A monument above the common graves of the Russian warriors killed
in the Battle of Poltava was dedicated on June 27, 1895. This monument, which
consisted of a heavy granite cross, soon started to sink into the burial mound.
In 1906 the decision was made to open the burial mound,
reinforce the foundation of the memorial, and build an inner chapel with a
spherical vault, based on a design by the architect Nosov.
While construction was under way a few photographs were taken,
which were later discovered in the War Archives in Stockholm. These photos
show that the grave chapel had a small
window and a north-facing entrance. It contained a few
marble plaques listing the Russian regiments that participated in the Battle of Poltava and showing
their colours and laurel wreaths. The inner walls and the vault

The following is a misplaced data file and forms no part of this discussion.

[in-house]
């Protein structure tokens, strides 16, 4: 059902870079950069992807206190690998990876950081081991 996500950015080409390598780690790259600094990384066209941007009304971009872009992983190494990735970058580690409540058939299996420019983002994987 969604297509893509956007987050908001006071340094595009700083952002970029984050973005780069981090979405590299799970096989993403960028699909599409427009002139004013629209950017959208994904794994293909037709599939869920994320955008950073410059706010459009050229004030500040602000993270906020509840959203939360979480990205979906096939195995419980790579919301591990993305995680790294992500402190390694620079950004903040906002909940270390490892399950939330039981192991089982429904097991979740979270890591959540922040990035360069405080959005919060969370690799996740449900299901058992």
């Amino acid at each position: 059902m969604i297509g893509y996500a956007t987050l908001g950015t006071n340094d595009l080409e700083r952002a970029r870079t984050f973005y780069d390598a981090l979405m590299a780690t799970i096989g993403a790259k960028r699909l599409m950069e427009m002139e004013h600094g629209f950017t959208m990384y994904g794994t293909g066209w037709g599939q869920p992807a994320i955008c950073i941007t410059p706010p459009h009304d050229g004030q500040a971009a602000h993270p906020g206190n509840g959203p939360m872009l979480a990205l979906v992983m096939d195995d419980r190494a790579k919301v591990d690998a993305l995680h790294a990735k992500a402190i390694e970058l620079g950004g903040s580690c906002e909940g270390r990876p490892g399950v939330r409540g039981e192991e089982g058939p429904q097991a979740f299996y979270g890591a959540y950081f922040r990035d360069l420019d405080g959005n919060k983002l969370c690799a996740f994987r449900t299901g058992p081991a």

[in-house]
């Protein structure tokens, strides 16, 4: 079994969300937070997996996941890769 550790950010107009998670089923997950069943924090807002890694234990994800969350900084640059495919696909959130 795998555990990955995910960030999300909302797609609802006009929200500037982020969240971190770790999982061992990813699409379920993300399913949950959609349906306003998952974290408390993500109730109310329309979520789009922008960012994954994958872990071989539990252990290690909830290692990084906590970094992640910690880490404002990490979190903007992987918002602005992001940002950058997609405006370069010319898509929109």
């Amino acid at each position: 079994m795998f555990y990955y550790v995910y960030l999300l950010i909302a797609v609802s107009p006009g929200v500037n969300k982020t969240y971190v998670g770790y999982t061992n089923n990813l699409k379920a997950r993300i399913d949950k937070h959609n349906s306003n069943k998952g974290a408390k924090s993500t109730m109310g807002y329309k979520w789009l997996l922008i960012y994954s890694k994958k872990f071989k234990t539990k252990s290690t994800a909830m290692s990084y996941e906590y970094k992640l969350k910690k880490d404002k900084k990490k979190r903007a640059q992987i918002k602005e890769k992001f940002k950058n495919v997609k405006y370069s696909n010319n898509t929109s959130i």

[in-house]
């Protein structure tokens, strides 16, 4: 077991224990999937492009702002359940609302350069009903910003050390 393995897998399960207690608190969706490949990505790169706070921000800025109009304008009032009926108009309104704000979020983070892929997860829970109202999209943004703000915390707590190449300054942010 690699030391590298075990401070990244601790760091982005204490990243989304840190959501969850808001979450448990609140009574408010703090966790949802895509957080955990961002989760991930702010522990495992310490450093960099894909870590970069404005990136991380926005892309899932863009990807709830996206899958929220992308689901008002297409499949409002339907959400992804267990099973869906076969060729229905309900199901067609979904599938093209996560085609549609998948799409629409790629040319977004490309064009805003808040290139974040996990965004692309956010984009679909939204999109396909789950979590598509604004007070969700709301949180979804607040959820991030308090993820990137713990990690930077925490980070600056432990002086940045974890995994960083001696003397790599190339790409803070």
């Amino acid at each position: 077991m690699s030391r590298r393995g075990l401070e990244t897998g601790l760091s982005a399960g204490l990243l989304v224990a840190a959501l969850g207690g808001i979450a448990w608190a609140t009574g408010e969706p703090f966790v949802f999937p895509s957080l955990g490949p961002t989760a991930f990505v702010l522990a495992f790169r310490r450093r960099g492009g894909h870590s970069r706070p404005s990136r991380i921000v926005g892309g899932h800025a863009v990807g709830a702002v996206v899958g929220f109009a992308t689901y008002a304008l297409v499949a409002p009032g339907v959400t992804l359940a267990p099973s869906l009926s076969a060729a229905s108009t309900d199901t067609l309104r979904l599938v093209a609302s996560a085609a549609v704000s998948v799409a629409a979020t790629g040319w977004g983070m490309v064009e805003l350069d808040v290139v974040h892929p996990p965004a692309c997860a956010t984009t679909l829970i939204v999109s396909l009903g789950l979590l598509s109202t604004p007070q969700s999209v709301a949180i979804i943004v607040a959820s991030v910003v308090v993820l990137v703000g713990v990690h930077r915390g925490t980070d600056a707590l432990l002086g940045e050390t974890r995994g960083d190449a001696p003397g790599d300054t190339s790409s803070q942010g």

were painted by the artist Sokol.
The chapel, named St. Peter and Paul Chapel in honour
of the apostles, was consecrated to God on September 3, 1907. In the 1930s a pig-breeding
research institute was established near the common graves,
and the grave chapel was turned into a storage facility for fuel and chemicals
by the institute’s director. This resulted in the destruction of the ventilation
system and all of the wall paintings. The walls themselves began to disintegrate because
of the dampness and chemical fumes.
Although the chapel was
repaired several times after WWII, its unique interior has been lost forever.
For a period of time the chapel was turned into a simple, somber memorial
hall, with a grave stone its only decoration. Today the chapel is closed to visitors.